The goal of the cooperative project of the Competence Centre for Minimally Invasive Medicine & Technology Tübingen-Tuttlingen (MITT) and the University Hospital of Tübingen was to facilitate the treatment of chronic wounds and improve their healing process using an innovative laser method. The partners developed a method that enables the recognition of necrotic tissue on wound surfaces and the contact-free ablation of the tissue using a pulsed Er:YAG laser. The method was clinically tested on chronic wounds.
An imaging diagnosis system, based on a speckle procedure that allows the differentiation of necrotic from vital tissue, was used. The method is based on the fact that the speckle pattern is static on necrotic tissue, but changes temporarily (instationary) in wound areas with surface perfusion due to a constantly changing scattering matrix. Therefore, this leads to a much lower contrast between the speckles in the perfused area. Speckle contrast is an indicator of perfusion.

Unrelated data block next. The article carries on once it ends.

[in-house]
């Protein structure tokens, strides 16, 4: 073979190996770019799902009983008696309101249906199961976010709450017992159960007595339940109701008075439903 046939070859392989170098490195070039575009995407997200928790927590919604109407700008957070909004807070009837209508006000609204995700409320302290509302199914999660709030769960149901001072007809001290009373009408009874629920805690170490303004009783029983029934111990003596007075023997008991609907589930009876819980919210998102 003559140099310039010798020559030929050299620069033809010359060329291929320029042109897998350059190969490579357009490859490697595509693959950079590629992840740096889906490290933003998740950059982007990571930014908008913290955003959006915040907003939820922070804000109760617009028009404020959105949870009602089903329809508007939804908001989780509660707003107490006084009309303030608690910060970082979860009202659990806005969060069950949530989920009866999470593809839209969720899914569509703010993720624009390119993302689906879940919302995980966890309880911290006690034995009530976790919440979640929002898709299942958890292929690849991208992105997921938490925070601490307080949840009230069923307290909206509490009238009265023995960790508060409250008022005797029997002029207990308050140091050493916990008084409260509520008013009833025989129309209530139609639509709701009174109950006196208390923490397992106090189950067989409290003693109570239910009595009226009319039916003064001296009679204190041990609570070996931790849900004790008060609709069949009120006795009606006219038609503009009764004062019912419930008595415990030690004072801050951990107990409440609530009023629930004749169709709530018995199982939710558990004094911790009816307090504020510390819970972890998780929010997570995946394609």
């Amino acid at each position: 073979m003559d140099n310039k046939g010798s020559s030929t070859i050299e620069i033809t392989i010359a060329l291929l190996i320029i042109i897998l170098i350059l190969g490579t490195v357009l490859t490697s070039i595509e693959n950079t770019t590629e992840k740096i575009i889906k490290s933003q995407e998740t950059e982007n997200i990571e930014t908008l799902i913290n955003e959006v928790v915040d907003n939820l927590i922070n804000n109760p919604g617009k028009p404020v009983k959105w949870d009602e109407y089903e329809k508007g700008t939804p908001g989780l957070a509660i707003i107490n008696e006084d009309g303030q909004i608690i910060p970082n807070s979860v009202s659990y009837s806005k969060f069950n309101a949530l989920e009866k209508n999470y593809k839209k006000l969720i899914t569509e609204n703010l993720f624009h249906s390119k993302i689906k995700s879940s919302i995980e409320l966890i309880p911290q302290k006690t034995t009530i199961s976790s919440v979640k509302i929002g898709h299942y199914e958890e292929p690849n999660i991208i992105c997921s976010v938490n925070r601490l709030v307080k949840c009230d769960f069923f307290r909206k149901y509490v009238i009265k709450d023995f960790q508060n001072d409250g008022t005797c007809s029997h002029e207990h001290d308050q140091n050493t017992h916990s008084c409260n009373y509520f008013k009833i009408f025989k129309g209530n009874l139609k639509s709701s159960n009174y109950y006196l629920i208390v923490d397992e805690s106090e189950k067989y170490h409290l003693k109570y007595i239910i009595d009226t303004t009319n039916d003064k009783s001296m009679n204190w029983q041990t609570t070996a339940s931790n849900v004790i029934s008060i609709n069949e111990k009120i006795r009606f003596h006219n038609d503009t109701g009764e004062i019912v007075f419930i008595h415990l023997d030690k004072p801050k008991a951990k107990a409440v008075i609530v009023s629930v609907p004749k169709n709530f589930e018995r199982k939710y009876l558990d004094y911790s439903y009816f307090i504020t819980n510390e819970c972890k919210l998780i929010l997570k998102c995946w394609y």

The method was used to treat four anaesthetised patients in an initial clinical study that documented the wound healing process. The wounds were debrided, and the speckle contrast image was assessed, following which an ablation pattern was calculated that was scanned point for point with an Er:Yag laser. Firstly, the necrotic tissue in areas with the highest speckle contrast was ablated. The scan areas were stepwise expanded through repeated measurements and the calculation of a new scan pattern. This enabled the entire wound to be refreshed and ablated as far as the capillary bed, hence right into the areas supplied with blood. The treatment duration varied from around 15 minutes to one hour, depending on the size and thickness of the necroses. Overall, it was possible to achieve the cleaning of the wound in all patients, with results similar to surgical debridement. The subsequent wound healing progress was also similar to that following surgical debridement. The only difference was that in all cases laser treatment took much longer than surgical debridement. However, it is envisaged that this disadvantage might be compensated by the possibility of treating wound necrosis without anaesthesia. This will need to be confirmed in a future study.